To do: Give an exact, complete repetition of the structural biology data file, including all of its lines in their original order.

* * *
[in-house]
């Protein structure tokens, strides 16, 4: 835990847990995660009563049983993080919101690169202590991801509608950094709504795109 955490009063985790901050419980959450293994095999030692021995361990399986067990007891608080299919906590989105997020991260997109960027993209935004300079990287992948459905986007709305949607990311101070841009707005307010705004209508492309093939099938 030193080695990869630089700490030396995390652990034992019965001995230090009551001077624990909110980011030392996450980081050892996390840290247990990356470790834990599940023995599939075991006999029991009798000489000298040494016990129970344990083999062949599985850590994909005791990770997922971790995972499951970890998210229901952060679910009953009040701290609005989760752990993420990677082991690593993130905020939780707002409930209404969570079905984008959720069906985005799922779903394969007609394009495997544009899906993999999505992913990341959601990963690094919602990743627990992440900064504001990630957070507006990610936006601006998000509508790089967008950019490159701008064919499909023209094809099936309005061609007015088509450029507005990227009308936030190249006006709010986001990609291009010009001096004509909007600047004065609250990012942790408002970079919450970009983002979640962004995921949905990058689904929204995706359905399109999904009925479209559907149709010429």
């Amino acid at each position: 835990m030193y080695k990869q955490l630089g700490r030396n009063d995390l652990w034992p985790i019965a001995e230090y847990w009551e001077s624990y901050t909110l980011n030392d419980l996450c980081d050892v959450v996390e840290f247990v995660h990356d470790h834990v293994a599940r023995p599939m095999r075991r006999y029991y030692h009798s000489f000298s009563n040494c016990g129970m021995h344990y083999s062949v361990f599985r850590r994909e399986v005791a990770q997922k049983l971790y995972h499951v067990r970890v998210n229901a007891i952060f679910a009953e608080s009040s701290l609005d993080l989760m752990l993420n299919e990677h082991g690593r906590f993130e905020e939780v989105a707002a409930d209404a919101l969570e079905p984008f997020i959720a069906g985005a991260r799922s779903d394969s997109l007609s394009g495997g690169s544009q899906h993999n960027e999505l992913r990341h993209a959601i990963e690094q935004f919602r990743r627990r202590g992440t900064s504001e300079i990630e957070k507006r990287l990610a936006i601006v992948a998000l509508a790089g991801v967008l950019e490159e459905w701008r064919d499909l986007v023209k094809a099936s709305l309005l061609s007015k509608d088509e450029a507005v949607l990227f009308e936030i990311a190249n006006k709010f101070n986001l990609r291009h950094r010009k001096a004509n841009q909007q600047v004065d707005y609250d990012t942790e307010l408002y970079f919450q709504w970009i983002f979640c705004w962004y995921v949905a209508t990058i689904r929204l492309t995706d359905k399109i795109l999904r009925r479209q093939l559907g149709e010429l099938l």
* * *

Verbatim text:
[in-house]
């Protein structure tokens, strides 16, 4: 835990847990995660009563049983993080919101690169202590991801509608950094709504795109 955490009063985790901050419980959450293994095999030692021995361990399986067990007891608080299919906590989105997020991260997109960027993209935004300079990287992948459905986007709305949607990311101070841009707005307010705004209508492309093939099938 030193080695990869630089700490030396995390652990034992019965001995230090009551001077624990909110980011030392996450980081050892996390840290247990990356470790834990599940023995599939075991006999029991009798000489000298040494016990129970344990083999062949599985850590994909005791990770997922971790995972499951970890998210229901952060679910009953009040701290609005989760752990993420990677082991690593993130905020939780707002409930209404969570079905984008959720069906985005799922779903394969007609394009495997544009899906993999999505992913990341959601990963690094919602990743627990992440900064504001990630957070507006990610936006601006998000509508790089967008950019490159701008064919499909023209094809099936309005061609007015088509450029507005990227009308936030190249006006709010986001990609291009010009001096004509909007600047004065609250990012942790408002970079919450970009983002979640962004995921949905990058689904929204995706359905399109999904009925479209559907149709010429």
């Amino acid at each position: 835990m030193y080695k990869q955490l630089g700490r030396n009063d995390l652990w034992p985790i019965a001995e230090y847990w009551e001077s624990y901050t909110l980011n030392d419980l996450c980081d050892v959450v996390e840290f247990v995660h990356d470790h834990v293994a599940r023995p599939m095999r075991r006999y029991y030692h009798s000489f000298s009563n040494c016990g129970m021995h344990y083999s062949v361990f599985r850590r994909e399986v005791a990770q997922k049983l971790y995972h499951v067990r970890v998210n229901a007891i952060f679910a009953e608080s009040s701290l609005d993080l989760m752990l993420n299919e990677h082991g690593r906590f993130e905020e939780v989105a707002a409930d209404a919101l969570e079905p984008f997020i959720a069906g985005a991260r799922s779903d394969s997109l007609s394009g495997g690169s544009q899906h993999n960027e999505l992913r990341h993209a959601i990963e690094q935004f919602r990743r627990r202590g992440t900064s504001e300079i990630e957070k507006r990287l990610a936006i601006v992948a998000l509508a790089g991801v967008l950019e490159e459905w701008r064919d499909l986007v023209k094809a099936s709305l309005l061609s007015k509608d088509e450029a507005v949607l990227f009308e936030i990311a190249n006006k709010f101070n986001l990609r291009h950094r010009k001096a004509n841009q909007q600047v004065d707005y609250d990012t942790e307010l408002y970079f919450q709504w970009i983002f979640c705004w962004y995921v949905a209508t990058i689904r929204l492309t995706d359905k399109i795109l999904r009925r479209q093939l559907g149709e010429l099938l």